Burnished beauties: our top spots for autumnal colour

    Autumn at Sherborne Castle. Credit: Jayson Hutchins
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    The temperatures may be dropping, but that’s no reason to stay indoors: all over Britain, country parks and estates are now dressed in their autumnal best, so wrap up warm and get outside to enjoy the foliage. We’ve rounded up a few of the best places to see the autumn colours…

    One place that should be on your list is Sherborne Castle. The Tudor mansion was built in 1594 by Elizabethan explorer Sir Walter Raleigh, who loved Sherborne. The castle’s gardens, surrounding the 50-acre lake, were designed by ‘Capability’ Brown and feature sweeping lawns, borders and majestic trees.

    The lake at Sherborne Castle: Jayson Hutchins
    The lake at Sherborne Castle. Credit: Jayson Hutchins

    Walks around the lake cover features such as Raleigh’s Seat, the Cascade and the Folly, with shorter walks leading you to the walled garden, the Ginkgo Lawn and the Orangery next to the boathouse and pier, where there are wonderful views of the Old Castle ruins.

    Sheffield Park and Garden, East Sussex. Credit: Sheffield Park and Garden, East Sussex
    Sheffield Park and Garden, East Sussex. Credit: National Trust Images/Nick Dautlich

    Other gardens and estates that look spectacular at this time of year include the National Trust property Sheffield Park and Garden, East Sussex, where the five linked lakes reflect the vivid autumn colours, including the flaming ochres and scarlets of the Japanese maples, swamp cypresses and birches.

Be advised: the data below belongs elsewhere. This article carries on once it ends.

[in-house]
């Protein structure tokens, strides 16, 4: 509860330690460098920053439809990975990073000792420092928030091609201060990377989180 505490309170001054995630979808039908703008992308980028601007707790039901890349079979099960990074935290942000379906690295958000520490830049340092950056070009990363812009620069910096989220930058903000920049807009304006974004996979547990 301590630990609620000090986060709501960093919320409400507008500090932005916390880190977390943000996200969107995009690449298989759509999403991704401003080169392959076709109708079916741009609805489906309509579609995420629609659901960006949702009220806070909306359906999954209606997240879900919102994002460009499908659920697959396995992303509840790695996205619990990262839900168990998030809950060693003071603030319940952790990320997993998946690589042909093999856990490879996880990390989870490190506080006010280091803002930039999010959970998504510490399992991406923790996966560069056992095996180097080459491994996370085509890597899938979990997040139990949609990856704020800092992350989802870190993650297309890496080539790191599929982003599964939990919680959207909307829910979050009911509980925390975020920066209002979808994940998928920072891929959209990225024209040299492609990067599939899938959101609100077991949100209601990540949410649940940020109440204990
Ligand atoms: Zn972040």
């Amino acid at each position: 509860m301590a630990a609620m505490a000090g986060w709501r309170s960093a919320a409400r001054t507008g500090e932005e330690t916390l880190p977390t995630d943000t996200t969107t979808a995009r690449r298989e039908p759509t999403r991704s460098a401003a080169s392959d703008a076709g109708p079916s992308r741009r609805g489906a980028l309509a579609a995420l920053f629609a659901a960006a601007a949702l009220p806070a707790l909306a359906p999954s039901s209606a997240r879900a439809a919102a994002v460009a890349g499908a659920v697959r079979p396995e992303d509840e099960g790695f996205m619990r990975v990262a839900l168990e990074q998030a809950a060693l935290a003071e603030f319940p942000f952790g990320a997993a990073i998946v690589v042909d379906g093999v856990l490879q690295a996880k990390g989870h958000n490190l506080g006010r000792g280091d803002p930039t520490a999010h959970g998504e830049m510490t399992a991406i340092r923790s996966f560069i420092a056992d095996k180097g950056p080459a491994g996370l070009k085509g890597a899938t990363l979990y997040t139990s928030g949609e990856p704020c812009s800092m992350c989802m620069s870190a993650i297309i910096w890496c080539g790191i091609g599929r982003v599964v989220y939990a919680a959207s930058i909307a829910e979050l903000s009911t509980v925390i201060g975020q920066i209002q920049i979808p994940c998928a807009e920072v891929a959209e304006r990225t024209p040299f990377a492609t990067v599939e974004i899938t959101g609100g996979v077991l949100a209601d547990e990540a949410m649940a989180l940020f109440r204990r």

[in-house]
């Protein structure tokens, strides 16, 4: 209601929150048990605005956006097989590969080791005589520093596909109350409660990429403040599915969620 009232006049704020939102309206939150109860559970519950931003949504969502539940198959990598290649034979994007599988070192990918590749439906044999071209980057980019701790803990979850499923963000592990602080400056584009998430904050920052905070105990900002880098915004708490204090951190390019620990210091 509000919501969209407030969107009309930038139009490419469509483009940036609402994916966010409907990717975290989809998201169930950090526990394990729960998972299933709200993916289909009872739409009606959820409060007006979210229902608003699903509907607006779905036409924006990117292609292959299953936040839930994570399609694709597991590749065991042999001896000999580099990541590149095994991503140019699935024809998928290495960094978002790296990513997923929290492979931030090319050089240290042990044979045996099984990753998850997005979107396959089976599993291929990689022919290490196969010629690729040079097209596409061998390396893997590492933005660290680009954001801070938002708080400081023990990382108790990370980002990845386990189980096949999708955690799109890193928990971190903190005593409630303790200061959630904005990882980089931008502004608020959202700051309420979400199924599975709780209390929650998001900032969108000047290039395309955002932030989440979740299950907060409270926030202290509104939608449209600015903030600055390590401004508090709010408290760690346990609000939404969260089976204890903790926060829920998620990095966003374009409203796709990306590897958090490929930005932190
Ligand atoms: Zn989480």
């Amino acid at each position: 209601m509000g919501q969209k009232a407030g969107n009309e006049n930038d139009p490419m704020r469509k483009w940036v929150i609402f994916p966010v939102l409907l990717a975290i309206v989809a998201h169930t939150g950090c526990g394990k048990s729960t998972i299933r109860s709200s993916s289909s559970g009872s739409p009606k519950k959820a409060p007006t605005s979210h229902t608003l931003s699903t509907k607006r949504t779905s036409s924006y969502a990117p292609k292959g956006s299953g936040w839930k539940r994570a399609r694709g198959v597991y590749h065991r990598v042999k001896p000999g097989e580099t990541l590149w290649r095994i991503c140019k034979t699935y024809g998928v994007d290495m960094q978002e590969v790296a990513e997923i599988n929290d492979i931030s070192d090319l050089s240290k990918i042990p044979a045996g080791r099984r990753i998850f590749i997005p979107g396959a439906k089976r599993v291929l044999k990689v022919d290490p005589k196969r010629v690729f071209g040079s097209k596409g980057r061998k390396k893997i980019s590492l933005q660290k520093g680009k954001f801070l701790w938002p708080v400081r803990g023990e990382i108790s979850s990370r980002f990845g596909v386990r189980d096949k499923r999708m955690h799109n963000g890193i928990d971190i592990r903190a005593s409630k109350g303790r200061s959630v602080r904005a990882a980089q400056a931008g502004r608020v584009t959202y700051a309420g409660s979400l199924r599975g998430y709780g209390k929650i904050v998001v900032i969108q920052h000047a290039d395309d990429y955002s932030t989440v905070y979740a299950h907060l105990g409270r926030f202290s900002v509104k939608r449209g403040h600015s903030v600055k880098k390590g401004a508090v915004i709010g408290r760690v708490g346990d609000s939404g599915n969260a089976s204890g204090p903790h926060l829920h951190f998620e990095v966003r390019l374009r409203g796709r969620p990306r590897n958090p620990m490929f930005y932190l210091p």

When Stourhead in Wiltshire first opened in 1740, it was described as ‘a living work of art’ – and autumn is a fine to see it. With a lake 099at its centre, the garden is planned with temples and follies and a planting scheme that allows the colours to sweep through the landscape over an eight-week period. Towards the end of August, the North American maple began to turn a scarlet red, heralding the start of the autumn with the Japanese acers, hornbeam and chestnuts also putting on a dazzling display. The Tulip trees turn yellow, while the oak and beech finish off the season with their bright oranges late in October.

    The Temple of Flora at Stourhead. Credit: National Trust Images/Arnhel de Serra
    The Temple of Flora at Stourhead. Credit: National Trust Images/Arnhel de Serra

    Ashridge Estate covers 2,000 hectares of the Chiltern Hills with beech and oak woodlands, where fallow deer rut in autumn and the beech trees turn a glorious colour.

    The Bridgewater Monument, on the Ashridge Estate, Hertfordshire. Credit: National Trust Images
    The Bridgewater Monument, on the Ashridge Estate, Hertfordshire. Credit: National Trust Images/Chris Lacey

    Killerton, Devon, is another National Trust property that looks stunning in autumn, although, with rhododendrons, magnolias and rare trees, its gardens are full of colour throughout the year.

    View across the park to the house at Killerton, Devon, in September.
    A view across the park to the house at Killerton, Devon. Credit: National Trust Images/Clive Nichols

    For more autumnal activities and ideas see the National Trust website.

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